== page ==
ITC extension may be stalled in the U.S. House


It has long been know that the fate of the most important federal policy for the U.S. solar market could depend upon political factors outside of the solar industry.

That appears to be true on Thursday afternoon, as a spending bill which contains a provision for extension of the Investment Tax Credit (ITC) for five years with a three-year phase-out appears to be stalled in the lower house of the U.S. Congress.

This is despite a carefully crafted compromise by leaders of both parties, who exchanged a lifting of the oil export ban for extensions of both the ITC and the Production Tax Credit (PTC), a key support for the wind industry.

The problems are myriad. According to The Hill, the right-wing of the majority Republican Party is expected to oppose the bill due to its price tag and the absence of anti-terror provisions.

Obama's Democratic Party, which holds a minority in the House of Representatives, is also split. The chair of the Congressional Black Caucus, which represents 10% of total House membership, has called the budget deal “inadequate” in terms of support for black communities, and complained this his caucus was not involved in the negotiations.

Another problem is that environmental groups are split on the deal, with some opposing the deal due to the lifting of the oil export ban. This is despite House Minority Leader Nancy Pelosi and others noting that the greenhouse gas benefits of expanded clean energy far outweigh damage from oil exports.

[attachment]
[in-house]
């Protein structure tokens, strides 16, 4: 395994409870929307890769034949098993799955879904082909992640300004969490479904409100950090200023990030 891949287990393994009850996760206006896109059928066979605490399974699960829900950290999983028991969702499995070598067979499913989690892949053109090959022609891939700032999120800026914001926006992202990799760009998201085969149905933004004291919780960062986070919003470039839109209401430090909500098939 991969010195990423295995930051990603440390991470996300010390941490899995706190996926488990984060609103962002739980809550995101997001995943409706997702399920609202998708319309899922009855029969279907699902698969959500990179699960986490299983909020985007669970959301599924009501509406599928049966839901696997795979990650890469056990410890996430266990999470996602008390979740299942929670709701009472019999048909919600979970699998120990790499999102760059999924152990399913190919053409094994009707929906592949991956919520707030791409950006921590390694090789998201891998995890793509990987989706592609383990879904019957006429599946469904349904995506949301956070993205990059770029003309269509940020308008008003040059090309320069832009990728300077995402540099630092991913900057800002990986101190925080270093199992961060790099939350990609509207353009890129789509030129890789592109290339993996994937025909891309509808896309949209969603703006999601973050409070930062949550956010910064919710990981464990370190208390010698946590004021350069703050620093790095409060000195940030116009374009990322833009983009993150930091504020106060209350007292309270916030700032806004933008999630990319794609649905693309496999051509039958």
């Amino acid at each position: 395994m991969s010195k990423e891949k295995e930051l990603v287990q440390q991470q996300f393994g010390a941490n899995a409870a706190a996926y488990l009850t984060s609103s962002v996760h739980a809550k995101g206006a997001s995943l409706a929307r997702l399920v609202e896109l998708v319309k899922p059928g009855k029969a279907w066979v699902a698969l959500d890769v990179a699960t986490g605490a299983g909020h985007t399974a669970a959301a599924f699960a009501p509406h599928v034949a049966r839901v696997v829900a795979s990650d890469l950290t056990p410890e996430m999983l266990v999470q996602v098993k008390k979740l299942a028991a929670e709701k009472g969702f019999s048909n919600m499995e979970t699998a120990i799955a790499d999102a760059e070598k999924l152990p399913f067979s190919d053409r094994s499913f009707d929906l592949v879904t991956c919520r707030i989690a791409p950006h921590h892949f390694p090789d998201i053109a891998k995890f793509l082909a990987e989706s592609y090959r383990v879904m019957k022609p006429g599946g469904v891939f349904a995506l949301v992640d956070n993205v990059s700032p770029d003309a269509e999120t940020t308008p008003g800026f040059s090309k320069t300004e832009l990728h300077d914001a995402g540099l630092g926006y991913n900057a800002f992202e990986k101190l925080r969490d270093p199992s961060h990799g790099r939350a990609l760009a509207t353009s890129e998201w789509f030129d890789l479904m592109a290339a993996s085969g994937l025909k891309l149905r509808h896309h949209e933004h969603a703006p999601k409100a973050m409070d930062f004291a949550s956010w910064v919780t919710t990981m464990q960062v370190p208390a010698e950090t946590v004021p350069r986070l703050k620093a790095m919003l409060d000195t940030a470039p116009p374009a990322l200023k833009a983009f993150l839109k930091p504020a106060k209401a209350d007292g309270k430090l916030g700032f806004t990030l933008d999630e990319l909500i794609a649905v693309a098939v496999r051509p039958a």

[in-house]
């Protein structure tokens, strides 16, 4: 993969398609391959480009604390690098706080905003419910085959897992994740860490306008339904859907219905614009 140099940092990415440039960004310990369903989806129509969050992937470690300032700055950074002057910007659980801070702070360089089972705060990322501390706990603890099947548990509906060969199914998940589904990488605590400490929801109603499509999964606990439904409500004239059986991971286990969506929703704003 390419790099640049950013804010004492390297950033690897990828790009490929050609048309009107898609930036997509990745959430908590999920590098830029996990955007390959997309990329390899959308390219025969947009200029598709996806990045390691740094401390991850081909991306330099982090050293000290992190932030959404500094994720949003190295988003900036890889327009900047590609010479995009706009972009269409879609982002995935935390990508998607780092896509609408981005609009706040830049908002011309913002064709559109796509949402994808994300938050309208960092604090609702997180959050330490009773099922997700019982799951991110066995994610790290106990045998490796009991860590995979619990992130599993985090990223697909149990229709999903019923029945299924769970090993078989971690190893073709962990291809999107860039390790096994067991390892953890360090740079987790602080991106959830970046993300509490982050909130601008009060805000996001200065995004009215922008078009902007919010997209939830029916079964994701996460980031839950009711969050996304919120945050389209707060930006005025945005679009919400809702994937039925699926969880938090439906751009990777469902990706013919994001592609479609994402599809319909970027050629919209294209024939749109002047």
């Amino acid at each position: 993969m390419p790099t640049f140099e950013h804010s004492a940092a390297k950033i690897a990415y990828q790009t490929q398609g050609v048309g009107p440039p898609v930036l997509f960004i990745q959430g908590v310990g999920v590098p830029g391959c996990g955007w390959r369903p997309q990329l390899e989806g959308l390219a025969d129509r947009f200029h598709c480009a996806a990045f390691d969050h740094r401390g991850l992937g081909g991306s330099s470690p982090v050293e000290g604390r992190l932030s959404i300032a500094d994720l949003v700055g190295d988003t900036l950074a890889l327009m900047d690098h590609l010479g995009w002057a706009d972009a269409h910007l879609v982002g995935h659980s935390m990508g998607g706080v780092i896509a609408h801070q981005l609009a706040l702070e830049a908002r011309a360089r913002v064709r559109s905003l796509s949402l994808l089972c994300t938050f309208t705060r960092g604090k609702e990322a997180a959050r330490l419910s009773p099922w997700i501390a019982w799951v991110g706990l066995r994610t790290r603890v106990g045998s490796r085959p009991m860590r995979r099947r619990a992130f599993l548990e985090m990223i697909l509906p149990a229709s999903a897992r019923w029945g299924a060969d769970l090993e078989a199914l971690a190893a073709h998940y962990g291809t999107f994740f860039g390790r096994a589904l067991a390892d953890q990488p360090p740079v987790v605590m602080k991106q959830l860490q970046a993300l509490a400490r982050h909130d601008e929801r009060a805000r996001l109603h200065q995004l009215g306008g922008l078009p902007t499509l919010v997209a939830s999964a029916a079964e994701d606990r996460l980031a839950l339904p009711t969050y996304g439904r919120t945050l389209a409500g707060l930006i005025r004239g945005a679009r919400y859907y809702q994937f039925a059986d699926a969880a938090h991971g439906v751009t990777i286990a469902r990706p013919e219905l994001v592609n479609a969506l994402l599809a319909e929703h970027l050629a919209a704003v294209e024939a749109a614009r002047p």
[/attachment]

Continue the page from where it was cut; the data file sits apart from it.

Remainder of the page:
Sierra Club has delivered a nuanced statement that condemns lifting the ban but says that Democrats extracted a “high price” by extensions of the ITC and PTC. Meanwhile, Center for Biological Diversity (CBD) called on the House to oppose the deal.

CBD has played a central role in opposing large solar projects in the California desert, including hiring scientist Dr. K. Shawn Smallwood, famous for his very high estimates of bird fatalities from wind turbines and solar projects, based on his own method of projecting fatalities.

Solar installer Sunrun says that it cannot evaluate the oil export ban, but notes that the deal is critical for the solar industry. “Long-term extensions are the most important thing for getting clean energy to scale,” Lauren Randall, Manager of Public Policy at Sunrun told pv magazine. “We're not experts on the oil deal.”

This content is protected by copyright and may not be reused. If you want to cooperate with us and would like to reuse some of our content, please contact:

Popular content


Related content

Elsewhere on pv magazine...

Leave a Reply

Please be mindful of our community standards.

Your email address will not be published. Required fields are marked *

By submitting this form you agree to pv magazine using your data for the purposes of publishing your comment.

Your personal data will only be disclosed or otherwise transmitted to third parties for the purposes of spam filtering or if this is necessary for technical maintenance of the website. Any other transfer to third parties will not take place unless this is justified on the basis of applicable data protection regulations or if pv magazine is legally obliged to do so.

You may revoke this consent at any time with effect for the future, in which case your personal data will be deleted immediately. Otherwise, your data will be deleted if pv magazine has processed your request or the purpose of data storage is fulfilled.

Further information on data privacy can be found in our Data Protection Policy.